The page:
On May 31, 146 Members of Congress signed a letter in support of eliminating appropriations riders that have prevented the Centers for Disease Control and Prevention (CDC) from conducting research on gun violence prevention since 1996 (the “Dickey amendment”). The bipartisan letter, led by Rep. David Price (D-NC) states, “Although Members of Congress may disagree about how best to respond to the high incidence of gun violence, we should all be able to agree that our response should be informed by sound scientific evidence,” and argues that Congress should “allow the research community to investigate evidence-based solutions that could help prevent gun violence while still protecting the rights of law-abiding gun owners.” A letter in the Senate circulated in March by Sen. Edward Markey (D-MA) also called for the CDC to conduct gun violence prevention research. In April, COSSA joined more than 100 other societies and organizations in calling for an end to the ban.

The gun control debate has been renewed with greater urgency after this weekend’s tragic mass shooting in Orlando. Senate Majority Leader Harry Reid promised to force votes on loopholes allowing individuals on the terrorist watch list to purchase guns as part of the debate on the Commerce, Justice, Science (CJS) Appropriations Bill this week (for more on CJS, see related story).

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Posted in Issue 12 (June 14), Update, Volume 35 (2016)

COSSA Submits FY 2017 Testimony on NIH, CDC, Education, and Other Agencies

COSSA submitted its annual Outside Witness Testimony to the House and Senate Appropriations Subcommittees on Labor, Health and Human Services, Education, and Related Agencies. COSSA’s testimony for fiscal year (FY) 2017 addresses the need for strong funding of the National Institutes of Health, Centers for Disease Control and Prevention, National Center for Health Statistics, Agency for Healthcare Research and Quality, Institute for Education Sciences, and Title VI and Fulbright-Hays programs. Click here to read testimony submitted to the House, and here for the Senate.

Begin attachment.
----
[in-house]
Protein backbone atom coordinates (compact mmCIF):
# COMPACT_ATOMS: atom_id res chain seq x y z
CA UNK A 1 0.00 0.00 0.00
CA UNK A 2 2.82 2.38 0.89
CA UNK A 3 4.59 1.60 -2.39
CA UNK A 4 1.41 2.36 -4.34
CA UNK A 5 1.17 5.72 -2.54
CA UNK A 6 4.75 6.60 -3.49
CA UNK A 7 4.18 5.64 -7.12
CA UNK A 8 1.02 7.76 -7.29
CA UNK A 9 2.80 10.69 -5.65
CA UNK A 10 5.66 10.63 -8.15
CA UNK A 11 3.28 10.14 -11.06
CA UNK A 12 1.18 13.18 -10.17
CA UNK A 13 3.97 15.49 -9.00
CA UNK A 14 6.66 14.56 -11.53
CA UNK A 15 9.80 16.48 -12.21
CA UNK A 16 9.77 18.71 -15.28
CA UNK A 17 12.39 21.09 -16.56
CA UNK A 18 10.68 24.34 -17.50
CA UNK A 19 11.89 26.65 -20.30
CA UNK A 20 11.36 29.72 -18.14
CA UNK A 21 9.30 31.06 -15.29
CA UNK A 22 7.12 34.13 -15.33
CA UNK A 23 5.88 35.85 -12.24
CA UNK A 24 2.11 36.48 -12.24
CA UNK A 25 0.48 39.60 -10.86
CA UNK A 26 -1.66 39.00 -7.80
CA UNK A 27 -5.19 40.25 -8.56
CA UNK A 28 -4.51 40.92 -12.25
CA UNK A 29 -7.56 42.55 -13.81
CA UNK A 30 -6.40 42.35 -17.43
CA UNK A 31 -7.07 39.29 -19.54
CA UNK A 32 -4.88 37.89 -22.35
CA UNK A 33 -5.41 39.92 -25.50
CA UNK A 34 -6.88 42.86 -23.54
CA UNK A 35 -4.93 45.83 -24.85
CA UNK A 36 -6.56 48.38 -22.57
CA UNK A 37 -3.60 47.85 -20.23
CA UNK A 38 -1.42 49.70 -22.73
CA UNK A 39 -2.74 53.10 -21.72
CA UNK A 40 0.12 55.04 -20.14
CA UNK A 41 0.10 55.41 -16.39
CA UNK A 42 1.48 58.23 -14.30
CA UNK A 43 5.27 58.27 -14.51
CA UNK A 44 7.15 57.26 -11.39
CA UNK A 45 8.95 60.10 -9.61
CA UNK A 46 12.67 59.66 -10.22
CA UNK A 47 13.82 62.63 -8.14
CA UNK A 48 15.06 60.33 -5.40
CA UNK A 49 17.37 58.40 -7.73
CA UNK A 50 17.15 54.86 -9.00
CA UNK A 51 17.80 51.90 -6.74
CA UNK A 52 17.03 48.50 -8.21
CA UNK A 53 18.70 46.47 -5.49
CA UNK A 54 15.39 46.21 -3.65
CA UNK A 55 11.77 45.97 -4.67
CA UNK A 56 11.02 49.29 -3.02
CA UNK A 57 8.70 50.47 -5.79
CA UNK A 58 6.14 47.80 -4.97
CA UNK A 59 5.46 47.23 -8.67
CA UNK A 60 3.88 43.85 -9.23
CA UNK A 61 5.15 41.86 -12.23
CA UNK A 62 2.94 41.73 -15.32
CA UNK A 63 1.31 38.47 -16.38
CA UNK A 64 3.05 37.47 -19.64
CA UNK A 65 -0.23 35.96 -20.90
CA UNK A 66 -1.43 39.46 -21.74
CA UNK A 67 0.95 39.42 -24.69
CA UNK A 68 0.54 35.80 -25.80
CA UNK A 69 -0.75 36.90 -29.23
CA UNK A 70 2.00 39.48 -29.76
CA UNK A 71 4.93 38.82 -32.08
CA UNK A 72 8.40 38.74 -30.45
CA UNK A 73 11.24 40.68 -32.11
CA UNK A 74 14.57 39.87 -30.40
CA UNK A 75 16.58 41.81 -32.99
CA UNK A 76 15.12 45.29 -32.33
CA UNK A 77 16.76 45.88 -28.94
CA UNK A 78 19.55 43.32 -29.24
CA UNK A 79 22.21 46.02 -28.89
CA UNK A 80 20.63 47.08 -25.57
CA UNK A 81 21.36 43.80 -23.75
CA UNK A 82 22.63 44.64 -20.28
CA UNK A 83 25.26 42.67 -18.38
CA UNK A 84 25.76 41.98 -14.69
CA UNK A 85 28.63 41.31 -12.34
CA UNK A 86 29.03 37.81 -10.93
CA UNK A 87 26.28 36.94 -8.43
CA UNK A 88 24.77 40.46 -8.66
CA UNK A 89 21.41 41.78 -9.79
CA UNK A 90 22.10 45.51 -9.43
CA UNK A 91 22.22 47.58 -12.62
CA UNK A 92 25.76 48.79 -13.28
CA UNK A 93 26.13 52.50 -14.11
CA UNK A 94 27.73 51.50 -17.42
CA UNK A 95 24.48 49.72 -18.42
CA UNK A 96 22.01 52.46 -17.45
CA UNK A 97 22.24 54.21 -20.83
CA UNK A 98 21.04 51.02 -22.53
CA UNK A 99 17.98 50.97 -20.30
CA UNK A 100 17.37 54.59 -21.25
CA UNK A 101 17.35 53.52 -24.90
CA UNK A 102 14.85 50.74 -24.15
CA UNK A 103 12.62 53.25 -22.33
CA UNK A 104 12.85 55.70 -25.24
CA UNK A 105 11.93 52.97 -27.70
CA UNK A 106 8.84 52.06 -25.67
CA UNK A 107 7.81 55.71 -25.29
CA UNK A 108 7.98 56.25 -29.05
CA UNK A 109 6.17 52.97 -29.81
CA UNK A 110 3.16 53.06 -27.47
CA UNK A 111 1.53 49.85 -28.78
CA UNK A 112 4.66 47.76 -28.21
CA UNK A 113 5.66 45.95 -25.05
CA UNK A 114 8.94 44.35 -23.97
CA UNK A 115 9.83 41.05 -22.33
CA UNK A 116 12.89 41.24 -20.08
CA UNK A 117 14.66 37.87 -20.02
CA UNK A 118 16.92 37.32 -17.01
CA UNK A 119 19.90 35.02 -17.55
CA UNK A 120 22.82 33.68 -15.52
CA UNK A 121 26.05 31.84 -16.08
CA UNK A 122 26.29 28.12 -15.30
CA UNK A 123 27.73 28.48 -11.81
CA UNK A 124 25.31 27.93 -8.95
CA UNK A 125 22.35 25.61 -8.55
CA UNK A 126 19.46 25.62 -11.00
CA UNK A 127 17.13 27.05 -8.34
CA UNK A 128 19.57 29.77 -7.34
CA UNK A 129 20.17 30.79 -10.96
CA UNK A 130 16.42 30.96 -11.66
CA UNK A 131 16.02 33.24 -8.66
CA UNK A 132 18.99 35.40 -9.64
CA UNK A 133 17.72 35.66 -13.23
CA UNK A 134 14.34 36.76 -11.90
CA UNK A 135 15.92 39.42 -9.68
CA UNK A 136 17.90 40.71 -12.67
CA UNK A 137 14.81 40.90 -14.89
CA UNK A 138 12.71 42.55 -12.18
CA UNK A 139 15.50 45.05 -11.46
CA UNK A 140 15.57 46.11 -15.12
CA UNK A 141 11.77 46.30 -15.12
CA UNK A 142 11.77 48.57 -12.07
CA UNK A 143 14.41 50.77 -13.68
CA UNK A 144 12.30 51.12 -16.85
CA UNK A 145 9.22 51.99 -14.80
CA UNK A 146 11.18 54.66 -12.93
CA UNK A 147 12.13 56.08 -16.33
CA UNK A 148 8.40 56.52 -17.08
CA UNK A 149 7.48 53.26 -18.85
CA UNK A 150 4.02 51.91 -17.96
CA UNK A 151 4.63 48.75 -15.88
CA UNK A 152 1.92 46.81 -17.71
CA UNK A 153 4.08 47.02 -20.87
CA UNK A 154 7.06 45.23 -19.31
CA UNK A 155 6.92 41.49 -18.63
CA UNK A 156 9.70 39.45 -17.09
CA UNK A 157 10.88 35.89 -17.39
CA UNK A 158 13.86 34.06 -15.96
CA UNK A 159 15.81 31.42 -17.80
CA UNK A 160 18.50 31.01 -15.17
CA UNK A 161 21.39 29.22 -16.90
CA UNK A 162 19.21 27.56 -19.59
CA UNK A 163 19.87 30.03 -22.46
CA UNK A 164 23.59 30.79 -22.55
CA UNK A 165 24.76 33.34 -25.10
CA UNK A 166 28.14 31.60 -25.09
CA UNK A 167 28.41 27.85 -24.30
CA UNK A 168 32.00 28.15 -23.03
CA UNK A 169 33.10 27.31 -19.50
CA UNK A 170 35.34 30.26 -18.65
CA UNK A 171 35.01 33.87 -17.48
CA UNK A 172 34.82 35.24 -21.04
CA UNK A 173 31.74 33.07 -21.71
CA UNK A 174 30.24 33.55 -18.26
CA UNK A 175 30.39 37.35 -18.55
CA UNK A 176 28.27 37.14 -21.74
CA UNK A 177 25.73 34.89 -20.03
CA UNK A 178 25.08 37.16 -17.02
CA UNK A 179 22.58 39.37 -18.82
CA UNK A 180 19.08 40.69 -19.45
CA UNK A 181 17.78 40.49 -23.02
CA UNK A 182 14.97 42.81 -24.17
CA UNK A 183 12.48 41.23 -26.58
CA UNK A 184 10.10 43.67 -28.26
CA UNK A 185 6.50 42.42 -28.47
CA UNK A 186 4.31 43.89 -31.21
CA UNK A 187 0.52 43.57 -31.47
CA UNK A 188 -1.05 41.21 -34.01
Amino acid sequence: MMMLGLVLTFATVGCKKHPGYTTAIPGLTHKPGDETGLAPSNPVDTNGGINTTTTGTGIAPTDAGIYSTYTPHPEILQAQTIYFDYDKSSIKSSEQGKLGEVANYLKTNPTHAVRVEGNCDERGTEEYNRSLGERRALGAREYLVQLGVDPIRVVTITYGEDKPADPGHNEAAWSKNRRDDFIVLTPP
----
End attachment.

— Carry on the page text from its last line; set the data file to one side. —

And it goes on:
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Posted in Issue 8 (April 19), Update, Volume 35 (2016)

Members of Congress Submit Funding Requests for Social and Behavioral Science Agencies

Over the past several weeks, Members of Congress have been signing their names to “Dear Colleague” letters, formal requests to the House and Senate appropriations committees for specific funding levels for various federal agencies. COSSA has been tracking letters in support of strong funding for the agencies important to the social and behavioral sciences on our funding updates page. COSSA appreciates the efforts of all of the Members who have signed on to the letters below:

In addition to the requests for specific appropriations levels, a bipartisan letter in the House reaffirms support for the National Science Foundation’s “current practice of setting national scientific research priorities, investing in all disciplines of science, and using the merit review systems for determining which grant proposals to fund.” A letter in the Senate urges appropriators to include funding for the Centers for Disease Control and Prevention to conduct research on the causes and prevention of gun violence.

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Posted in Issue 7 (April 5), Update, Volume 35 (2016)

COSSA and Partners Urge Strong FY 2017 Funding for Science Agencies

Now that appropriations season is underway, COSSA has begun working with its coalition partners to urge strong support for agencies that fund social and behavioral science research in fiscal year (FY) 2017. Some of the most recent requests include:

The most up-to-date list of such letters is available on the COSSA website.

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Posted in Issue 5 (March 8), Update, Volume 35 (2016)

NCHS Seeks Input on Update to NHIS

The National Center for Health Statistics (NCHS) plans to update one of its major surveys, the National Health Interview Survey (NHIS), in 2018. The goals of the redesign are “to improve the measurement of covered health topics, to reduce respondent burden by shortening the length of the questionnaire, to harmonize overlapping content with other federal health surveys, to establish a long-term structure of ongoing and periodic topics, and to incorporate advances in survey methodology and measurement.” NCHS welcomes input from the scientific community on the proposed survey design and content. Instructions and more information are available on the NCHS website.

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Posted in Issue 4 (February 23), Update, Volume 35 (2016)